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How Striken Banks Are Making Money

You guessed it–fees. From Reuters:

June 26th, 2009
Fee bonanza spells more trouble for banks
By: Alexander Smith

Alexander Smith is a Reuters columnist. The views expressed are his own

Investment banks are going to have a lot of explaining to do. After the lows of 2008, and despite the mauling they’ve had from politicians and the public, 2009 is going to be a bumper year for those that lived to tell the tale. The banks have pocketed an incredible $16 billion in fees in the second quarter, according to Thomson Reuters first half data on deals and fee income, released on Friday.

True, this is down from Q2 2008, when fees were almost $24 billion. But it should not come as a surprise to anyone who has been watching–often in disbelief–the huge amount of capital raising that has been going on in both the equity and bond markets.

Take the bond markets, where total first-half issuance–excluding financials–has already reached $598 billion, outstripping previous records for an entire year. If anyone pretends it has been tough selling these bonds, don’t believe them. The sales teams have been pushing at an open door, with fund managers buying anything they could get their hands on. The fees are good and so far this year, the risk has been limited.

The ones to suffer have been the loan desks, with syndicated lending hitting a 13-year low. But since this market has always been seen as a loss-leader to help sell other products, there are probably fewer tears being shed at the top of the banks involved.

The real star of the show, however, has been equity capital markets. Traditionally the poor cousins to the sexier and higher profile “rainmakers” in mergers and acquisitions, ECM desks have raked in underwriting fees of $7.6 billion in Q2 alone, almost half the industry total. As with bond issues, lead managing or underwriting such deals does carry a risk, but so far this year that has been limited as shareholders have lapped up the rights issues.

There’s no denying that many companies badly needed capital and that the banks have the expertise to get these deals done. The question that will increasingly be asked is whether the fee structure can still be justified. True, rights issues can fail, as underwriters of the 4 billion pound offering by British bank HBOS last year no doubt recall. But with banks charging bigger fees and pricing offerings at larger discounts, the rewards currently outweigh the risks.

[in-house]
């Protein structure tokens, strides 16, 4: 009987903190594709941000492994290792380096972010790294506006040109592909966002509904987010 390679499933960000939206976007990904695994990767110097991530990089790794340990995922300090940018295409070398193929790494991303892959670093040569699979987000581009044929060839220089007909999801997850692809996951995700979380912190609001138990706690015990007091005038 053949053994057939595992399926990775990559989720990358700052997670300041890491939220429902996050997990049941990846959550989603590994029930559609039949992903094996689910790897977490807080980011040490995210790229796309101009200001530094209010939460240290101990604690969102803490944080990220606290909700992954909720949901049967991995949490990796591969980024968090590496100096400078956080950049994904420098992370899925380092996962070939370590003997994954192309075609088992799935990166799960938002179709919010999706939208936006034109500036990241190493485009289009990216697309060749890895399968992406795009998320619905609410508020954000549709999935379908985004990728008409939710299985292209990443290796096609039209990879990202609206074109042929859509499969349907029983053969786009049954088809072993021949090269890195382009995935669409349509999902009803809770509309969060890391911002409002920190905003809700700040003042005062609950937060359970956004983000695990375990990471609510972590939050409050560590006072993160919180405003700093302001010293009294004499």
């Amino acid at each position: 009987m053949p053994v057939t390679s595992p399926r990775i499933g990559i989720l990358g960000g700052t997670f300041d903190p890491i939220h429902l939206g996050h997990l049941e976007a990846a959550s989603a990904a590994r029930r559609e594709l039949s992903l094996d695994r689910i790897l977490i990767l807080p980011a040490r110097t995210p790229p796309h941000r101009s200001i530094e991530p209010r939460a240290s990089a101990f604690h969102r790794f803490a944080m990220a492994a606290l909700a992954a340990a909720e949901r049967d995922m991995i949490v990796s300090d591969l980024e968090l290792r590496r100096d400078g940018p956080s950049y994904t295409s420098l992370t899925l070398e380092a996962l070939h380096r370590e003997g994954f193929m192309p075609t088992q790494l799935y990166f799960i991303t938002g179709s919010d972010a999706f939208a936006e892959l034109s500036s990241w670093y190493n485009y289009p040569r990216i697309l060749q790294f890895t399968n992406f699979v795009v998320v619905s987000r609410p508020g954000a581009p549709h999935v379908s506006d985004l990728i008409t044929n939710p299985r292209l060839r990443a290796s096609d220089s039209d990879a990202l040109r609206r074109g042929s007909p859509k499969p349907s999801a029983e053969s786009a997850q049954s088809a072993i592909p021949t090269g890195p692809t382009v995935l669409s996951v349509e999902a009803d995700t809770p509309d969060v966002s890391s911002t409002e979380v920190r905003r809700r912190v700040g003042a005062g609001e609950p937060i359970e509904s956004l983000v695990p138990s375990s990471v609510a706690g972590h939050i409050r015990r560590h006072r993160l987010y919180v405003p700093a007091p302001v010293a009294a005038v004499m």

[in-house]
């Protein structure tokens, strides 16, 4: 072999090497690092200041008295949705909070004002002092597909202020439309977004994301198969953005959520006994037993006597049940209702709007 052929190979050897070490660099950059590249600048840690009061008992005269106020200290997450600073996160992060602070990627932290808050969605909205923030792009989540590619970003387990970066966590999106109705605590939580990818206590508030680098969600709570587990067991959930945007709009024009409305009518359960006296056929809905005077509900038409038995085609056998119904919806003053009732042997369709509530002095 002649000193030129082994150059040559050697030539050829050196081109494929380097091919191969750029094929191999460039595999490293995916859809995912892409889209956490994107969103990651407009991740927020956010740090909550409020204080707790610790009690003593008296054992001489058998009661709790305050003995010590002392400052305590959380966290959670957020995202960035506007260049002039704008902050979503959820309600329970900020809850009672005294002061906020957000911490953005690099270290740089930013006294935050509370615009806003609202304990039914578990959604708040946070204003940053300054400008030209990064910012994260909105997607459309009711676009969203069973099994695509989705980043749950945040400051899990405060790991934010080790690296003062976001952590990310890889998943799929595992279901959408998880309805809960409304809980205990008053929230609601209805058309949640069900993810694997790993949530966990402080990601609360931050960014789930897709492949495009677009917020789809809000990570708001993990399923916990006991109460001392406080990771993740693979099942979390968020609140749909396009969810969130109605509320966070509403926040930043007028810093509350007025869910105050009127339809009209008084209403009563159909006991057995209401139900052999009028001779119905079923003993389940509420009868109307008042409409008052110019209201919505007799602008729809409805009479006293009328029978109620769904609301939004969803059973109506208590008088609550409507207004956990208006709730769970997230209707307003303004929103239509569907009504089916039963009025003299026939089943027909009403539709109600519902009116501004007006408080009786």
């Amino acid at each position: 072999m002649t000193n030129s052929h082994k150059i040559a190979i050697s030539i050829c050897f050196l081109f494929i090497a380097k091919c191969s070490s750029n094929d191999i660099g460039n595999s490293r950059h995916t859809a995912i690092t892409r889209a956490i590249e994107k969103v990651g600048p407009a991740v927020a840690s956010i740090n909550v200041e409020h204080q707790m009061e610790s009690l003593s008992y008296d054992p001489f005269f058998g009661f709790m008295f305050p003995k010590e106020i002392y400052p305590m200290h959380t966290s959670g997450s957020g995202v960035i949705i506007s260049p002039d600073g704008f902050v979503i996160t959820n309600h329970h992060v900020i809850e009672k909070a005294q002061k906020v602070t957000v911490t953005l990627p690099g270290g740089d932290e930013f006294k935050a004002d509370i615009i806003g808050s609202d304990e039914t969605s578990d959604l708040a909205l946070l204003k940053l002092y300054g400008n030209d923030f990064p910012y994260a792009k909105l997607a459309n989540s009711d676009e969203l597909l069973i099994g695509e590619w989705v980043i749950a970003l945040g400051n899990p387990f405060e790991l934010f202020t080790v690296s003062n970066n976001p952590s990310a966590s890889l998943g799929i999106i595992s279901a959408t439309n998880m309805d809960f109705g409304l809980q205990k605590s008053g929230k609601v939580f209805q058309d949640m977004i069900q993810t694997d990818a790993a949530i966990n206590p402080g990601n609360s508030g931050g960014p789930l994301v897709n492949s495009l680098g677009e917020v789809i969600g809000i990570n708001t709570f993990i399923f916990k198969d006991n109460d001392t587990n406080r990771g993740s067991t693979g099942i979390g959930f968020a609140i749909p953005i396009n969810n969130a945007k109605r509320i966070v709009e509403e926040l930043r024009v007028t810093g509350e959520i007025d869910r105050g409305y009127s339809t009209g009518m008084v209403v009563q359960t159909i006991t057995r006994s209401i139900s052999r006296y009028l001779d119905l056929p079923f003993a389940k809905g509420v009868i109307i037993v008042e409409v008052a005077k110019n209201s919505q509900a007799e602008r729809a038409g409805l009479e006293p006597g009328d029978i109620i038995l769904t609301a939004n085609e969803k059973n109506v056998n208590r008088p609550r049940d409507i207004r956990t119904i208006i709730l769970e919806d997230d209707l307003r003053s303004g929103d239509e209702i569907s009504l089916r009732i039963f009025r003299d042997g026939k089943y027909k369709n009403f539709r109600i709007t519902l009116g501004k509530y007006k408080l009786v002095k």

One area of investment banking which is still in the doldrums is M&A, despite the best efforts of some of the brightest minds in the game to get dealmaking back on track.

The Thomson Reuters data shows global M&A revenues declined for a third consecutive quarter, with fees on completed deals down some 66 percent on the same period last year at just $3 billion. M&A activity–measured by the value of deals done–is down almost 45 percent so far this year, the lowest figure since 2003 and the sharpest fall since 2001.

Of course, it is possible that these big fees will be wiped out by continued losses on the toxic assets that some investment banks still have on their balance sheets. But for an industry that was teetering on the brink last autumn, investment banking appears in rude health. With a second backlash already beginning as salaries rise and bonuses come back into fashion, the big investment banks–particularly those which still owe taxpayers money or government shareholders–will need to make sure their lines are well rehearsed.

At the time of publication Alexander Smith did not own any direct investments in securities mentioned in this article. He may be an owner indirectly as an investor in a fund.

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